Today, 44 million Americans are saddled with student loan debt. They currently owe over $1.5 trillion—an amount which has more than doubled over the last decade. The causes of this exploding debt burden are many: increasing tuition, stagnant wages, the shifting role of federal government in student lending, divestment from higher education, and the growth in predatory for-profit colleges. Poor servicing practices, particularly placing borrowers in consecutive forbearances instead of appropriate income-driven repayment (IDR) plans, have also contributed to this explosive growth.
In this paper, we examine why and how states have stepped and should step up to address this crisis. With rollbacks on protections and enforcement at the federal level and widespread concerns about student loan debt and poor servicing practices, states are increasingly exercising their traditional police powers, implementing reforms to ensure their borrowers are treated fairly by student loan servicers. Having learned from pioneering states who led the way beginning in 2015, a new wave of state legislation passed in the 2019 legislative season provides strong consumer protections. These protections include common sense standards for servicers and increased avenues for meaningful enforcement against any actor engaged in harmful servicing practices in the states.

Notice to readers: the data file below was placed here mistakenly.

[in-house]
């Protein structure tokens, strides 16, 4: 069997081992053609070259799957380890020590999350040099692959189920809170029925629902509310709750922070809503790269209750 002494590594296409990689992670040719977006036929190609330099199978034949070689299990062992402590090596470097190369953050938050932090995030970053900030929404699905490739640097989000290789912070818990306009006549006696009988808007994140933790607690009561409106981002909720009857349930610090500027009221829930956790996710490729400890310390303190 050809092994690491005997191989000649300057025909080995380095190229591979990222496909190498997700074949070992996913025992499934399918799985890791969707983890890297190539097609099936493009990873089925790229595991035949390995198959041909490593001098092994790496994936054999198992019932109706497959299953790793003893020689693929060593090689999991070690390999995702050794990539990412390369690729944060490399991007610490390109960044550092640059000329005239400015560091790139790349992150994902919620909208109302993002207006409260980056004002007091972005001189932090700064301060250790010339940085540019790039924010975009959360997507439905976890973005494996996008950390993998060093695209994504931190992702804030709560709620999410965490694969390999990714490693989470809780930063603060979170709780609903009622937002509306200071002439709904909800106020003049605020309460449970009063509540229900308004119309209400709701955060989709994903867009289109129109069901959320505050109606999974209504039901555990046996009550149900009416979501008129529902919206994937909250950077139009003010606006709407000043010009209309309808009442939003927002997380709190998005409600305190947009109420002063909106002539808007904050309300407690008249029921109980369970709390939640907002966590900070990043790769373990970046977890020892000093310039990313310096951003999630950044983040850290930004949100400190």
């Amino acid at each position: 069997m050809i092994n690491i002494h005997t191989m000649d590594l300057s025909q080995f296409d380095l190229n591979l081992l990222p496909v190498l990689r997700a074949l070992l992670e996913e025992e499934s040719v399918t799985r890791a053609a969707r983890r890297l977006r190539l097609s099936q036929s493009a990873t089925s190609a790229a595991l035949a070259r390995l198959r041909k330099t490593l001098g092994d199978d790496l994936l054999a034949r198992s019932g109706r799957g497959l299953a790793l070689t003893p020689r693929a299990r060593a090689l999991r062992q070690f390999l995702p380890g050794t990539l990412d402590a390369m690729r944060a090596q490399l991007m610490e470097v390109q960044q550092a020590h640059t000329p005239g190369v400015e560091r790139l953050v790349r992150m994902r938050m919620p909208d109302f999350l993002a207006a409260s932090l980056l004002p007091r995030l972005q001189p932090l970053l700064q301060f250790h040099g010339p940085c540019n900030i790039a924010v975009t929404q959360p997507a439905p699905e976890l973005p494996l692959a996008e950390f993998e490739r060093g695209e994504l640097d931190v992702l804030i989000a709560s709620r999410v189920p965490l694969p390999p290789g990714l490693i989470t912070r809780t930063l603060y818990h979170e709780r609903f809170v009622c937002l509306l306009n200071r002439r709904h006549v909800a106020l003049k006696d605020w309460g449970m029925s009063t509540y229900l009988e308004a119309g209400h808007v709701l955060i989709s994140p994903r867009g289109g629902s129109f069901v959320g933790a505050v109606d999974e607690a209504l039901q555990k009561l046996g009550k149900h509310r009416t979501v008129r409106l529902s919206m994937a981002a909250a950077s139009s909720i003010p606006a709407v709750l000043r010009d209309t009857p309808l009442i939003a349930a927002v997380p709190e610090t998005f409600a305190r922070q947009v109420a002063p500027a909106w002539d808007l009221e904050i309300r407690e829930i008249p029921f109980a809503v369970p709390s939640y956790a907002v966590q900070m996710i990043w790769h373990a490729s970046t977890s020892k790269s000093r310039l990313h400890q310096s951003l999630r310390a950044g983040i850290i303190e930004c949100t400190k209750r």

With these reforms being implemented, nearly 30% of outstanding student loan debt in the country is now held by borrowers from states where enhanced consumer protections are in place or are being implemented for student loan borrowers. As more states step up to ensure that consumers are treated fairly during the repayment of their student loans, they will be playing a crucial role in shaping the lives of millions of borrowers and the overall health of our economy.